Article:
A Google search reveals tonight that the world “… has proven [coal] reserves equivalent to 133.1 times its annual consumption. This means it has about 133 years of coal left (at current consumption levels and excluding unproven reserves.”
    This is fossil carbon laid down across about 100 million years of Carboniferous-Permian geological time.
    We have, in addition, in the way of oil reserves, “… proven reserves equivalent to 46.6 times … annual consumption levels. This means … about 47 years of oil left (at current consumption levels and excluding unproven reserves.” That is a helpful explanation as to why bowser prices move only in one direction: up.
    This also makes it necessary for your common-or-garden carbon shill to deny the scientific mainstream
    on the way CO2 from the industrial-scale burning of coal and oil is likely to affect the Earth’s climate. (NB: That happens to be in much the same way as the frequency-band of electromagnetic radiation inside a microwave oven raises the kinetic energy of absorber molecules for those frequencies, principally those of water vapour and other molecules they pass that energy on to.) And thus, the ‘conservative’ mindset leads directly to its complete opposite, which is global-scale environmental vandalism. Where mainstream science starts with the facts of Nature as discovered by experiment and observation, ‘conservative’ science starts with the needs of vested interests, and works backwards from them and from there. With eyes wide shut.
    Moreover, those who disagree with this ‘conservative’ approach such as Yours Truly, get sin-binned by the editor of the run-of-the-mill ‘conservative’ journal, such as this one; operating in the manner of a senior associate of the Ostrich School of Climatology.
    The last thing we should be doing with our fossil-carbon reserves is burning them up for the production of electric power, particularly when there are renewable investment-options available (eg, solar, hydro, pumped hydro, and geothermal.) Once burnt, those fossil-carbon molecules are no longer available for the production of road tar or of the plastics so ubiquitous in modern life.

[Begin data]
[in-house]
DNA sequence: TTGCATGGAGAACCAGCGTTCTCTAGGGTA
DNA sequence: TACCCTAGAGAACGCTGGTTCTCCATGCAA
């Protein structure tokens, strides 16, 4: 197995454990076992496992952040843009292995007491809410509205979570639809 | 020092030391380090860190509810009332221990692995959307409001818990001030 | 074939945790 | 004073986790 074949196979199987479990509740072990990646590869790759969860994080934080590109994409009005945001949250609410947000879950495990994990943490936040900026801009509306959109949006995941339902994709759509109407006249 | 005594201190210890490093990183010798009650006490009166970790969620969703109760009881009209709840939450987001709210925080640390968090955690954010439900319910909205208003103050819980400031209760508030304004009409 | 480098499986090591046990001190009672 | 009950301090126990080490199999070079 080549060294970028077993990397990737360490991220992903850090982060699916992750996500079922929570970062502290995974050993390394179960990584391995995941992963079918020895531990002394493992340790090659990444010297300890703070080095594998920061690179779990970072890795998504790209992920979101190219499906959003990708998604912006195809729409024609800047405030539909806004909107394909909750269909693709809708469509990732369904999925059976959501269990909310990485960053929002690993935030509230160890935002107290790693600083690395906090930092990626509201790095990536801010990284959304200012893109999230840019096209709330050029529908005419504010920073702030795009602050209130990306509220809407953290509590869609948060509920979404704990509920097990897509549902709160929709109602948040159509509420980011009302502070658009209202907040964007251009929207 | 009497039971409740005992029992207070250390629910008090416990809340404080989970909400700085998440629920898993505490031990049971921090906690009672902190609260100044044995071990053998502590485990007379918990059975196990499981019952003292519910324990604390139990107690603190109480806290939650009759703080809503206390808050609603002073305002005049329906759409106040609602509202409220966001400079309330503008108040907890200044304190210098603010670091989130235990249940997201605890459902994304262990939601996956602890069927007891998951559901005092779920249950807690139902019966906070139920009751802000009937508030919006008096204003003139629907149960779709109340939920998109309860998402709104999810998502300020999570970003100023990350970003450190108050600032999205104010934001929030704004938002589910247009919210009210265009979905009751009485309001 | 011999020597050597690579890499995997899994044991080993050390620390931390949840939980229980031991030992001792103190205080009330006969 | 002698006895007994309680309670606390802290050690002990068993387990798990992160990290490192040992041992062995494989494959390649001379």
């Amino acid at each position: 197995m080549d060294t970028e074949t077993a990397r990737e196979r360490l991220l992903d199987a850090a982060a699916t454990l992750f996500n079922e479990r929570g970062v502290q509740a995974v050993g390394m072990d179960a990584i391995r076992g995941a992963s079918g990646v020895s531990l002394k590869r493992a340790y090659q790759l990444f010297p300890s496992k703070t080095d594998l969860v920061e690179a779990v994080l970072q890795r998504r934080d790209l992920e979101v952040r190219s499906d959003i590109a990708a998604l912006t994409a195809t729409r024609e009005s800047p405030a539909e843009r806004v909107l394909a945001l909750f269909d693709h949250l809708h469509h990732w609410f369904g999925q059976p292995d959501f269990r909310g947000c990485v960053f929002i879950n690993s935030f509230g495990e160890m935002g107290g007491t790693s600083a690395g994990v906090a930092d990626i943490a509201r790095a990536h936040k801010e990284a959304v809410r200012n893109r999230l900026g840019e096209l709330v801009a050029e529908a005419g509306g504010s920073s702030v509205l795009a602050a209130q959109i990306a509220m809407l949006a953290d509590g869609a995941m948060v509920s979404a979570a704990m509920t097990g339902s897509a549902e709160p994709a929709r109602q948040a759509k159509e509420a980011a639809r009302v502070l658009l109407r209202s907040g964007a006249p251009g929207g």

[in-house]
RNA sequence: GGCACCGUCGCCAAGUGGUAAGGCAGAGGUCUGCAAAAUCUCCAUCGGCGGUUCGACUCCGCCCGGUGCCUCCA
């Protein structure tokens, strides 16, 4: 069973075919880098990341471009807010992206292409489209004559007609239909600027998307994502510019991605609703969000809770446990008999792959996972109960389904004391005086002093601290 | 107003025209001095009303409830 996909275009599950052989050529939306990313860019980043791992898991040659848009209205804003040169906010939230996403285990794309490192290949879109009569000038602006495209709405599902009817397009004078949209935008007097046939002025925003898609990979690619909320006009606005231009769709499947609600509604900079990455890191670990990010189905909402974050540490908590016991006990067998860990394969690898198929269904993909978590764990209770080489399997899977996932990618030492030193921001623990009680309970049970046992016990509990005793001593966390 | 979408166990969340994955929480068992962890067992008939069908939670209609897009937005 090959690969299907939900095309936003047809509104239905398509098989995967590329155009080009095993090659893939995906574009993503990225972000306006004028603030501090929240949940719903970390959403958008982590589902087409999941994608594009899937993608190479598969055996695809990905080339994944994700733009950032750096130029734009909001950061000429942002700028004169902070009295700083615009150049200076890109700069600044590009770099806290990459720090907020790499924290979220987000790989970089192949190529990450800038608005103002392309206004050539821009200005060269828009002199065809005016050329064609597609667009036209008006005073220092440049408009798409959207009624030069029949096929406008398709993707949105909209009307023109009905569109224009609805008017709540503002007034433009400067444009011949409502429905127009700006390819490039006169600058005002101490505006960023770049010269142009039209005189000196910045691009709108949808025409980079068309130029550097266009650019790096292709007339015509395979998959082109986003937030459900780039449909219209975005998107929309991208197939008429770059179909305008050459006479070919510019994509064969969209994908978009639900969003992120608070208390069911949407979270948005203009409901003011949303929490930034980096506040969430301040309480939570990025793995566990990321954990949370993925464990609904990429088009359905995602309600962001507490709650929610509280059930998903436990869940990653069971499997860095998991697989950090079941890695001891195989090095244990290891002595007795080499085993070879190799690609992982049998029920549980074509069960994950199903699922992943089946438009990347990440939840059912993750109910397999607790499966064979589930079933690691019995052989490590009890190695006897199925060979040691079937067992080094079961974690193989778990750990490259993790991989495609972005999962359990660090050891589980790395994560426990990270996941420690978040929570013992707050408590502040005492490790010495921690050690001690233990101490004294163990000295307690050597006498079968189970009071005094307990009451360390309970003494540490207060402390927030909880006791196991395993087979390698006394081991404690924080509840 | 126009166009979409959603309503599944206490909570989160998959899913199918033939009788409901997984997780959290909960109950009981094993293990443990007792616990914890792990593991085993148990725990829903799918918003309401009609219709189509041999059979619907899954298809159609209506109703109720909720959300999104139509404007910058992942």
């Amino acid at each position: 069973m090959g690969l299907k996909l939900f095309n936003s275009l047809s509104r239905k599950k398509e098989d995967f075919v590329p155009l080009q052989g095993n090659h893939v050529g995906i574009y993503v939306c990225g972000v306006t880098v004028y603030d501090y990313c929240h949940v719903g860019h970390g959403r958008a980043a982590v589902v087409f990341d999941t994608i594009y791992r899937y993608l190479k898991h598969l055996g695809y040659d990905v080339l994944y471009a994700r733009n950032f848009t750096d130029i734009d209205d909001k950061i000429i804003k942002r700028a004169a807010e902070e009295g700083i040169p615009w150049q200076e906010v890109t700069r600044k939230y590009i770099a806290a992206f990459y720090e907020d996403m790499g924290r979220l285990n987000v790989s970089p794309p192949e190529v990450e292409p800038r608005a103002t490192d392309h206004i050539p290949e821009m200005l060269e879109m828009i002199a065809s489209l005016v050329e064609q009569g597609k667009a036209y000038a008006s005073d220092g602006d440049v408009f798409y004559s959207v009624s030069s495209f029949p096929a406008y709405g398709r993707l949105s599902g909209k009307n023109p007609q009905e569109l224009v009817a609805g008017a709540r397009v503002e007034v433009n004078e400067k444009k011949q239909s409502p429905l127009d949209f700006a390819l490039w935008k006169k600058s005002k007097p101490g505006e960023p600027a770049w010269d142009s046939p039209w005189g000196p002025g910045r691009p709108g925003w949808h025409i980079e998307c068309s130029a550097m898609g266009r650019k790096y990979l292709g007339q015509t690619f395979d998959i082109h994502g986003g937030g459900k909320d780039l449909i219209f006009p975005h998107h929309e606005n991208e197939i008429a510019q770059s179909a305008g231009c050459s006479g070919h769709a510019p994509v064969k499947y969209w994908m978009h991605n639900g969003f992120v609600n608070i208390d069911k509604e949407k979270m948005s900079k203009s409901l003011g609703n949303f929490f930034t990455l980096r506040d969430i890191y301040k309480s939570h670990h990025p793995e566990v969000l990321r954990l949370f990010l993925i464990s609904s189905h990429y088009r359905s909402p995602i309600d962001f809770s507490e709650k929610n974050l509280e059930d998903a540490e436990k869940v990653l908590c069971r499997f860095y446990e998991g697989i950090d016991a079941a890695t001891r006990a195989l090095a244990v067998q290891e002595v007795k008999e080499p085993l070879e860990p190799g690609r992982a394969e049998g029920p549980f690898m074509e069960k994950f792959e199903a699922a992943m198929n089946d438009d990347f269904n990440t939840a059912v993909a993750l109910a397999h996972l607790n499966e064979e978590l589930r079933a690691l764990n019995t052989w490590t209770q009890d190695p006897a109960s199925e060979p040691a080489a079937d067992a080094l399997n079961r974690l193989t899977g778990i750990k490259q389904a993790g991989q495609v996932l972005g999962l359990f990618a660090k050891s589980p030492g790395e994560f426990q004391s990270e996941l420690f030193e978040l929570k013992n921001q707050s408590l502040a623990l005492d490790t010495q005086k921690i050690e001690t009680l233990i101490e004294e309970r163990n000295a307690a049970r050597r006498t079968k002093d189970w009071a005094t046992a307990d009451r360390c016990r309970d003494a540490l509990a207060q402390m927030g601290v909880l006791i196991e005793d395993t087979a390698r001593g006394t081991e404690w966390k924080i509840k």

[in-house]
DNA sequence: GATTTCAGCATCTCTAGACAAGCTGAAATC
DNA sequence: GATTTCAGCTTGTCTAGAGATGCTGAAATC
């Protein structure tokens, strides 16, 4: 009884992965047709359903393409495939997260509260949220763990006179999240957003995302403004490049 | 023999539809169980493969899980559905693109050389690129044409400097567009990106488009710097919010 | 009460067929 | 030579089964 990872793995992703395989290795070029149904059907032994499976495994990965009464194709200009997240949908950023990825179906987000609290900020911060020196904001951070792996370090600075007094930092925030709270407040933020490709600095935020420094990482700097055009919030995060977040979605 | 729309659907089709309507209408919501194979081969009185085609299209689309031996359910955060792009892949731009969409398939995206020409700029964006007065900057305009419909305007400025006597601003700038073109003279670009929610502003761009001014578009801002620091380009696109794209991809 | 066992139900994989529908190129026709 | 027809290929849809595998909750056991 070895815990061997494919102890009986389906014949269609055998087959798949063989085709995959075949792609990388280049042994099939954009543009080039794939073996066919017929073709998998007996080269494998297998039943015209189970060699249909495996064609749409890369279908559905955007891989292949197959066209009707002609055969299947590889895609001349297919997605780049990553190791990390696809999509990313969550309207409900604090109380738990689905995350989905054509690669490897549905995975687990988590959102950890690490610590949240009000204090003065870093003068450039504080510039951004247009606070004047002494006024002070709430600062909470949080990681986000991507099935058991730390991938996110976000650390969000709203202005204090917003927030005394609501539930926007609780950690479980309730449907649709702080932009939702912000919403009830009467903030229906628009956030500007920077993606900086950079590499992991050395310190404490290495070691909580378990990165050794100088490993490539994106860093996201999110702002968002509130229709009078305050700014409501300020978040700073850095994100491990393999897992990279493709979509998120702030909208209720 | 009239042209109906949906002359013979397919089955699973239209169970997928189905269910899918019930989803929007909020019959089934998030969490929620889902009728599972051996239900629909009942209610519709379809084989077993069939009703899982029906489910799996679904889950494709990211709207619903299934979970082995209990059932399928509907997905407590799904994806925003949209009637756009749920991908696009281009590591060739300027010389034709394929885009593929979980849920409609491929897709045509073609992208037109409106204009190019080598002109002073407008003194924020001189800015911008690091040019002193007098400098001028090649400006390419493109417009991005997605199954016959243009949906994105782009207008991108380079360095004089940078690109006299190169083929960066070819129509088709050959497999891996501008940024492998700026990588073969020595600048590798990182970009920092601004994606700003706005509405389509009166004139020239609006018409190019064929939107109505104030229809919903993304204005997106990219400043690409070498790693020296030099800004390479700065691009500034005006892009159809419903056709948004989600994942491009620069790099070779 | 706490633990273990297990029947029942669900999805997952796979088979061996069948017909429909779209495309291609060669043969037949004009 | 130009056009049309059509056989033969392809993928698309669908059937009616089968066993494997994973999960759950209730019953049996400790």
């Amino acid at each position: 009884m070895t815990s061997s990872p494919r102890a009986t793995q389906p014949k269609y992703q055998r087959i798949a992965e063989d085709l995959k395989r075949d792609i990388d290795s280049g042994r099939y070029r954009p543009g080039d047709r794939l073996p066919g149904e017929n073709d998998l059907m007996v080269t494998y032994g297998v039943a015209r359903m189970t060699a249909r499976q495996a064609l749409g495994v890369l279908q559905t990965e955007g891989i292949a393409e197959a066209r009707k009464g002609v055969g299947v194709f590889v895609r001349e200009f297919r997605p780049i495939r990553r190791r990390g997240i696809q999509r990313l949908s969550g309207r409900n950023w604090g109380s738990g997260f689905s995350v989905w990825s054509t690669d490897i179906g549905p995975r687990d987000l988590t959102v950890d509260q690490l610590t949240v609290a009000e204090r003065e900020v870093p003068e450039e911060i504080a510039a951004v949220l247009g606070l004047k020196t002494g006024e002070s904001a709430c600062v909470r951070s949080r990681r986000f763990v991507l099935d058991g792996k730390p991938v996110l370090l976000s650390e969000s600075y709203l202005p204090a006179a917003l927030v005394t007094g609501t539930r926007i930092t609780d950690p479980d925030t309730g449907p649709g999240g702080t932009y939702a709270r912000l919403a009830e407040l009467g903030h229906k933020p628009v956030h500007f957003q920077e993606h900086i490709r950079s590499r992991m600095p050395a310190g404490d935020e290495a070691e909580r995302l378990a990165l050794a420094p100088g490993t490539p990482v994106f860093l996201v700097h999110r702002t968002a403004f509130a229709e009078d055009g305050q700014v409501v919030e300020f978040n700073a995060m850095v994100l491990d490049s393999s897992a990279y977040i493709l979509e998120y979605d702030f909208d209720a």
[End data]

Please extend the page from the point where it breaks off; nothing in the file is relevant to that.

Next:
Check out the interior of any modern home or automobile, including in particular the largely invisible plastics needed for electrical insulation. As a result, our descendants will face a sparky and all-too-often electrocutional future, as well as one featuring glacial melt, sea-level rise (of 3.5 +/- 0.4 mm/year) as well as increasingly stormy weather, flood, fire and likely famine.
    But, like a tantrum-throwing child, your ‘conservative’ will not be told. ‘Conservatives’ want things to remain as they are, even if that reality is as packed inside a bus speeding with no brakes down a mountain road that leads straight over a cliff.

  • exuberan says:

    Bowens ecstasy at the arrival of the new EV ute stunned me, still limited in range but costing $250,000.

  • ianl says:

    >”… we are rich only because of the exploitation of mineral and agricultural resources”<

    I can't speak for the agricultural segment, although having worked comprehensively with them on geological exploration I have respect, but with the mining industry I've worked as a geologist across the globe excepting Africa for almost 50 years. Australians are the equal to anywhere and superior to most – exploration, production, safety, environment, marketing. A retired bureaucratic heavyweight (Ken "King" Henry) is of the view that this is all "dumb luck" – yet when Treasury Head honcho he tried like all getout to grasp most of the money from mining without taking any risk with "his" capital.

    Yet no MSM outlet (occasionally excepting NewsCorp), no bureaucracy (local, state, federal), almost no uni faculty and hugely increasingly no government (local, state, federal) will now acknowledge this – likely because the city voters have come to regard mining as a dirty near-Neanderthal activity, rather than the very high-tech industry it is. I mean, any fool with a shovel can dig a hole, everyone knows that. So the food supplies and money flows are constantly being hard squeezed, incrementally.